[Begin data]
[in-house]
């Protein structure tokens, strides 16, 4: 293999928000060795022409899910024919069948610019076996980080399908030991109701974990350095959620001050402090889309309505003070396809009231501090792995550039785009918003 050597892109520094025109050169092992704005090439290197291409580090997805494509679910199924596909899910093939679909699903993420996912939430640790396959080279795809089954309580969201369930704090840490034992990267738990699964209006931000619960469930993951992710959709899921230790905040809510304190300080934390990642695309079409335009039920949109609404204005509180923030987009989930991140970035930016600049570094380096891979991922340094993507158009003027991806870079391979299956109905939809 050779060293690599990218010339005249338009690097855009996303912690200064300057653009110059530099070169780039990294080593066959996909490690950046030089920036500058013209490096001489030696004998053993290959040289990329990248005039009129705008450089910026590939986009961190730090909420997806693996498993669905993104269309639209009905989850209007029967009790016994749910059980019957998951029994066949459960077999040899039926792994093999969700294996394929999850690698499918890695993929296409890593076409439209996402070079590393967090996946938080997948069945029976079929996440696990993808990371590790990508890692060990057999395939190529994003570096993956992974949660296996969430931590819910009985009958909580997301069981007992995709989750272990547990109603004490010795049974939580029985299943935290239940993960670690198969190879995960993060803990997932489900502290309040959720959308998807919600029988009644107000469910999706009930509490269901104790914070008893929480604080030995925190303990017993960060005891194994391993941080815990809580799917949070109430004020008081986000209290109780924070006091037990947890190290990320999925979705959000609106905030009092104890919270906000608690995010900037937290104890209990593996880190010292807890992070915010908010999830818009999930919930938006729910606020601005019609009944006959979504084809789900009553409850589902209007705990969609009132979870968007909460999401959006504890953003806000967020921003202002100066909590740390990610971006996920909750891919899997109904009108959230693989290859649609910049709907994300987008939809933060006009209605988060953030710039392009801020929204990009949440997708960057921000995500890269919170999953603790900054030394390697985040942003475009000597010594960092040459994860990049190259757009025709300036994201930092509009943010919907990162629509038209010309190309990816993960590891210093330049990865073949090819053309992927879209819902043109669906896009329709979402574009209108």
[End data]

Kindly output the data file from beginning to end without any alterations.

[in-house]
């Protein structure tokens, strides 16, 4: 293999928000060795022409899910024919069948610019076996980080399908030991109701974990350095959620001050402090889309309505003070396809009231501090792995550039785009918003 050597892109520094025109050169092992704005090439290197291409580090997805494509679910199924596909899910093939679909699903993420996912939430640790396959080279795809089954309580969201369930704090840490034992990267738990699964209006931000619960469930993951992710959709899921230790905040809510304190300080934390990642695309079409335009039920949109609404204005509180923030987009989930991140970035930016600049570094380096891979991922340094993507158009003027991806870079391979299956109905939809 050779060293690599990218010339005249338009690097855009996303912690200064300057653009110059530099070169780039990294080593066959996909490690950046030089920036500058013209490096001489030696004998053993290959040289990329990248005039009129705008450089910026590939986009961190730090909420997806693996498993669905993104269309639209009905989850209007029967009790016994749910059980019957998951029994066949459960077999040899039926792994093999969700294996394929999850690698499918890695993929296409890593076409439209996402070079590393967090996946938080997948069945029976079929996440696990993808990371590790990508890692060990057999395939190529994003570096993956992974949660296996969430931590819910009985009958909580997301069981007992995709989750272990547990109603004490010795049974939580029985299943935290239940993960670690198969190879995960993060803990997932489900502290309040959720959308998807919600029988009644107000469910999706009930509490269901104790914070008893929480604080030995925190303990017993960060005891194994391993941080815990809580799917949070109430004020008081986000209290109780924070006091037990947890190290990320999925979705959000609106905030009092104890919270906000608690995010900037937290104890209990593996880190010292807890992070915010908010999830818009999930919930938006729910606020601005019609009944006959979504084809789900009553409850589902209007705990969609009132979870968007909460999401959006504890953003806000967020921003202002100066909590740390990610971006996920909750891919899997109904009108959230693989290859649609910049709907994300987008939809933060006009209605988060953030710039392009801020929204990009949440997708960057921000995500890269919170999953603790900054030394390697985040942003475009000597010594960092040459994860990049190259757009025709300036994201930092509009943010919907990162629509038209010309190309990816993960590891210093330049990865073949090819053309992927879209819902043109669906896009329709979402574009209108």